As physicians, we know that diagnosis is invariably linked to the clinical priority, because this reflects the sum of a number of aspects of the particular situation in which the patient arrives, such as the diagnosis. Triage gives the doctor, nurse, or paramedic a rapid classification of the patient in terms of clinical priority and the possibility for treatment in this service, thus contributing simultaneously to the organization of the service. For this, a common system of nomenclature and definitions is used. Patient classification is done in five categories, which are assigned a number, color, and action, defined in terms of a key time for first contact with the doctor. The consensus now reached results in the triage scale, shown in Table I.
|Table IThe triage scale|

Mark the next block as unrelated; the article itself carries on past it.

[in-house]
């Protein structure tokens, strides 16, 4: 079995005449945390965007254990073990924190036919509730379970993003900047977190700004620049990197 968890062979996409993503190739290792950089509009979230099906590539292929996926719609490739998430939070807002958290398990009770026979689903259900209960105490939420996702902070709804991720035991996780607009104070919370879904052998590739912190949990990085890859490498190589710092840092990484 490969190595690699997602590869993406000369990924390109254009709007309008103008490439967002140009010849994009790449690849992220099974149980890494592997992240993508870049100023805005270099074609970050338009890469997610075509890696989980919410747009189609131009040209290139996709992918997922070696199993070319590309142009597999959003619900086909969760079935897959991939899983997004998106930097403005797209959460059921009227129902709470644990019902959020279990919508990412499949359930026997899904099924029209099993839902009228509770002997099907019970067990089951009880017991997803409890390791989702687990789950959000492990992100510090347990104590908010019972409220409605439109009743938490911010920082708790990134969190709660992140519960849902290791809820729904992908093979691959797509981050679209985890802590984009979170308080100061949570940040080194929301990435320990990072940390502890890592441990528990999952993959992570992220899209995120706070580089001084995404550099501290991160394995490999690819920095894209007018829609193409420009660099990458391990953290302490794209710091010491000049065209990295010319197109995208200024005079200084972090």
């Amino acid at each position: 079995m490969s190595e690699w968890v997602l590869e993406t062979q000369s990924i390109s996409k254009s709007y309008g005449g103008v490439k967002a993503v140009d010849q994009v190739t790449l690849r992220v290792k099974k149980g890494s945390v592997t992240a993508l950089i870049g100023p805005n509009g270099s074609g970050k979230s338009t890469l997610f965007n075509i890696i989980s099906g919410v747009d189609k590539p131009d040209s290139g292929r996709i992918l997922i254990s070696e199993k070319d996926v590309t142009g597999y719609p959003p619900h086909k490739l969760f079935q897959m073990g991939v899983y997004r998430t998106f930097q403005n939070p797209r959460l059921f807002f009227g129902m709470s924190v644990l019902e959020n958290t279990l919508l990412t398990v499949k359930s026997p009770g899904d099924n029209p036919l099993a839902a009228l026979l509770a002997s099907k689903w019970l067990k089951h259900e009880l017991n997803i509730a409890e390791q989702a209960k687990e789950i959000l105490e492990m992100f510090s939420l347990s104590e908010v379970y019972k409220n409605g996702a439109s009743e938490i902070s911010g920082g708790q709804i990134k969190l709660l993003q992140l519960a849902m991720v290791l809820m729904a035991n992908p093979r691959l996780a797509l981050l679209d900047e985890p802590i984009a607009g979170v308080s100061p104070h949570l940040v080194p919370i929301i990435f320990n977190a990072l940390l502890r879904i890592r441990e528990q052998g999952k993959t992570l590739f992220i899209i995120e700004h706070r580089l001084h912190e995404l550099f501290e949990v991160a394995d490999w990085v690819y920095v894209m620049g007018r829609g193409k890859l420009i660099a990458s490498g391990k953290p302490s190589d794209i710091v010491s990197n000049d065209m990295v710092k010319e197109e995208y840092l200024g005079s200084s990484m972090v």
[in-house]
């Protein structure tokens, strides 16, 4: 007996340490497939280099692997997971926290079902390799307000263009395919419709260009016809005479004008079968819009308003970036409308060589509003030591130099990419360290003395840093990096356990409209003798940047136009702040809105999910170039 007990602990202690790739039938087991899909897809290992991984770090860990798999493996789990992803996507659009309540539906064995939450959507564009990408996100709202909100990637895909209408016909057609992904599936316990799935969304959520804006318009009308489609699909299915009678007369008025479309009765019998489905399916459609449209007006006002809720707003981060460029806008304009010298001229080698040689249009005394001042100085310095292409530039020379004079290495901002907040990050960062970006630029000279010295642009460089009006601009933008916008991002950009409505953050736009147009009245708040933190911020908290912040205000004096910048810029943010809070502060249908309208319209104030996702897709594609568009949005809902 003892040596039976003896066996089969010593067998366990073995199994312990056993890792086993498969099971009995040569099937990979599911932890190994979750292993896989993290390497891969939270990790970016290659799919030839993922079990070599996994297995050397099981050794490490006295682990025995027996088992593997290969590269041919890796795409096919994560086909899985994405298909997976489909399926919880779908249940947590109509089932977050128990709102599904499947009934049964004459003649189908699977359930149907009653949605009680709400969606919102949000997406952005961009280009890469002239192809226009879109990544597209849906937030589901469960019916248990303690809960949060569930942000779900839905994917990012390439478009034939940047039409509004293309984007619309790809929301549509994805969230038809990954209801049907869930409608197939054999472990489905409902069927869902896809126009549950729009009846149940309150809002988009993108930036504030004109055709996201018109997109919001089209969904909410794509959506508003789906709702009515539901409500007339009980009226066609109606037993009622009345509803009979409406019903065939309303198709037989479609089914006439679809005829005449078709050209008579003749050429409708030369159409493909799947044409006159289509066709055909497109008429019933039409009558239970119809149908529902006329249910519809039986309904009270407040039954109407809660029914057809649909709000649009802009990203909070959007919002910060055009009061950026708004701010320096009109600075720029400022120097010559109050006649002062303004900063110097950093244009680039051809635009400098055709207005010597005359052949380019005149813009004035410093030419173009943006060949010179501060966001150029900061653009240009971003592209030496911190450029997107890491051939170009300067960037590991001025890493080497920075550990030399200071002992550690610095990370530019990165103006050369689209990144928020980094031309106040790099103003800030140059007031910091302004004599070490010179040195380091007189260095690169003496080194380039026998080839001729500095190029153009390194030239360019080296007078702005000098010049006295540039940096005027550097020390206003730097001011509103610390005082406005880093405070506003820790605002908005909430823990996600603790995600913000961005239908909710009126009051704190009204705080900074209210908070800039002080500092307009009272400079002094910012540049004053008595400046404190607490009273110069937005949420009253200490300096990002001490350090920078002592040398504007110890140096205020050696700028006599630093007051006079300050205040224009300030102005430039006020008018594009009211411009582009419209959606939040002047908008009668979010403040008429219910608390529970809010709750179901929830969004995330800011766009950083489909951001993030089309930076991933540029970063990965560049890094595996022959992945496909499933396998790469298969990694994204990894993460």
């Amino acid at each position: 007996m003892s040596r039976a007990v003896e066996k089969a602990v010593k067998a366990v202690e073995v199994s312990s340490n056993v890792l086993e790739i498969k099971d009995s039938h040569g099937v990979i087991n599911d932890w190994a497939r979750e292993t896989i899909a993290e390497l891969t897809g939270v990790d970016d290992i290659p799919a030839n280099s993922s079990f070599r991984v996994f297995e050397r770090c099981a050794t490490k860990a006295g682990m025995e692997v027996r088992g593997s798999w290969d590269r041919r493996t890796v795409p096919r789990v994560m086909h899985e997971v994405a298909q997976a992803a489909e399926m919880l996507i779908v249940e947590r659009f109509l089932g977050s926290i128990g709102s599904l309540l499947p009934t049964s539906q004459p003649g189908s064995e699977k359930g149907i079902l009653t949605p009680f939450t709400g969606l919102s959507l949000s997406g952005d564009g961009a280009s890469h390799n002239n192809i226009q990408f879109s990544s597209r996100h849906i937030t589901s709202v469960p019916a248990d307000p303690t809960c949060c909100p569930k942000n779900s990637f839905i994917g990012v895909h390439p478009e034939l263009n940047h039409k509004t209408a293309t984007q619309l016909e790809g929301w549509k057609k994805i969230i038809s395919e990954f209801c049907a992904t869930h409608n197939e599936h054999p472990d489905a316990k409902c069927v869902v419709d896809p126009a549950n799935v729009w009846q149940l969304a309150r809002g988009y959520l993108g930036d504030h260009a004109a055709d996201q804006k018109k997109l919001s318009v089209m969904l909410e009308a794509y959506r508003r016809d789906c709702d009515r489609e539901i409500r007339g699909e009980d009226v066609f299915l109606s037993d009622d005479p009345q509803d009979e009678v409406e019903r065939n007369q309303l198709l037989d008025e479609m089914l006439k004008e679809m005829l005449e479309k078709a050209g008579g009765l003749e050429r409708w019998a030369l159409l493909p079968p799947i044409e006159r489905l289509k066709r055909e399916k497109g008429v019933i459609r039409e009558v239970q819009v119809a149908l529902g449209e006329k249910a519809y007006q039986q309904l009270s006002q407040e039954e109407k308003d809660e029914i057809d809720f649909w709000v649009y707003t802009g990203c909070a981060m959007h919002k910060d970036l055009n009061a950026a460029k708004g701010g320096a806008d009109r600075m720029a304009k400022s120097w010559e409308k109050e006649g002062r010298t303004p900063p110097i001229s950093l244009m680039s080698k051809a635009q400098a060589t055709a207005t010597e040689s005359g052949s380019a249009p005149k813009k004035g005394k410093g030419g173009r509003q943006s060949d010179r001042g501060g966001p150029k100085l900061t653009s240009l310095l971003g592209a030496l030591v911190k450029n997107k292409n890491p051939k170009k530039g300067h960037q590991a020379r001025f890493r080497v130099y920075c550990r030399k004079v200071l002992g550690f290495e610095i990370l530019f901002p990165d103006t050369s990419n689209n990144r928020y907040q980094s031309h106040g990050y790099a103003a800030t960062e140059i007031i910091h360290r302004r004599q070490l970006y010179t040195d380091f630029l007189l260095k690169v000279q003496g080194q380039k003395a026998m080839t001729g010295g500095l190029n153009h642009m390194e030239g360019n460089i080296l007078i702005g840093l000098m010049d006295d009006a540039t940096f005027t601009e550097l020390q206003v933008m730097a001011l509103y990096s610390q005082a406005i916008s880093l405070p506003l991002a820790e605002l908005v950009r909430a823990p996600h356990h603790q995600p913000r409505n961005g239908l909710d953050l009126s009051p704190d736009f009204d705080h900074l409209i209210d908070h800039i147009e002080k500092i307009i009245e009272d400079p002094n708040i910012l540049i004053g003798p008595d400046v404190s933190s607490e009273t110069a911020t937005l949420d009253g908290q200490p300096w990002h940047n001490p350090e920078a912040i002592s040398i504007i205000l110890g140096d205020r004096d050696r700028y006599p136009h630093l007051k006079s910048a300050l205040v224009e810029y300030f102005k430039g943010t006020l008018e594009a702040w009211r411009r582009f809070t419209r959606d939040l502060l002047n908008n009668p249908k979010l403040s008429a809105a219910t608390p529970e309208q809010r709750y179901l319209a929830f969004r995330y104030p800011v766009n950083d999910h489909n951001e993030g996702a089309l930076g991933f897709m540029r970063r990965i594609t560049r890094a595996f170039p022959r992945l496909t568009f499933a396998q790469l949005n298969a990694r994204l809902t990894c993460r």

Over the past 30 years it has been established that the triage scales are five classification levels worldwide, but the wait times are locally established, influenced more by political issues than clinical ones, especially in lower priority levels; despite this, the concept of different clinical priorities remains. Broadly, the method of triage requires professionals to select the different clinical presentations of a number of signs and symptoms in each priority level. Signs and symptoms that differentiate between clinical priorities are called discriminators, and they are arranged in a diagram for each form of presentation (clinical presentation diagrams). Discriminators that indicate higher priority levels are the first to be looked for. Usually, patients are classified in a "normal" clinical priority if those discriminators do not exist. It is easy to confuse the clinical priority given to a patient and the management of their clinical episode. It is therefore important to remember that the clinical priority requires gathering the sufficient information to classify the patient into one of the five categories or levels defined above. Meanwhile, the management of a clinical episode may also require a deeper understanding of the needs of the patient and may be influenced by a number of external factors such as time of day, the availability of medical groups from different specialties, and the number of beds available. This will not affect the underlying clinical priority, which determines the priority of care and not the priority of the care circuits in the clinical service.